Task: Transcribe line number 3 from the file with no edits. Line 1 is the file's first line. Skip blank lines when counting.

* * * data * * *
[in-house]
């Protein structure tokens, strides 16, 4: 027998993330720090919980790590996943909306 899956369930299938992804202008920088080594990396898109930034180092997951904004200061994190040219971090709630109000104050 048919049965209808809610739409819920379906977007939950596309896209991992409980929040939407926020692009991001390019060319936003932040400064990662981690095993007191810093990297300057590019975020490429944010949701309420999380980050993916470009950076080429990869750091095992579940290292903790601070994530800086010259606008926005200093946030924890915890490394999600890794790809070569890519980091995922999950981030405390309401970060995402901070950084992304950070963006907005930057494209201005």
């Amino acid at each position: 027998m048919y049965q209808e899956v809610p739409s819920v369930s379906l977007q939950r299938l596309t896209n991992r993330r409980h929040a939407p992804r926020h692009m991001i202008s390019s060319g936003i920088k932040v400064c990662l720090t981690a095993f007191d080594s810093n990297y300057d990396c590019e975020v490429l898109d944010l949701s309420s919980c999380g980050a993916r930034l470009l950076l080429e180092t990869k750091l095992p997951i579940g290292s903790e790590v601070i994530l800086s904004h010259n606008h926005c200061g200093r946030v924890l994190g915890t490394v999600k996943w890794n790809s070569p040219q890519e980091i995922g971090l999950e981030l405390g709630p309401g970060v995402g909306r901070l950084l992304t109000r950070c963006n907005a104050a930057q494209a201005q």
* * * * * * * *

């Amino acid at each position: 027998m048919y049965q209808e899956v809610p739409s819920v369930s379906l977007q939950r299938l596309t896209n991992r993330r409980h929040a939407p992804r926020h692009m991001i202008s390019s060319g936003i920088k932040v400064c990662l720090t981690a095993f007191d080594s810093n990297y300057d990396c590019e975020v490429l898109d944010l949701s309420s919980c999380g980050a993916r930034l470009l950076l080429e180092t990869k750091l095992p997951i579940g290292s903790e790590v601070i994530l800086s904004h010259n606008h926005c200061g200093r946030v924890l994190g915890t490394v999600k996943w890794n790809s070569p040219q890519e980091i995922g971090l999950e981030l405390g709630p309401g970060v995402g909306r901070l950084l992304t109000r950070c963006n907005a104050a930057q494209a201005q």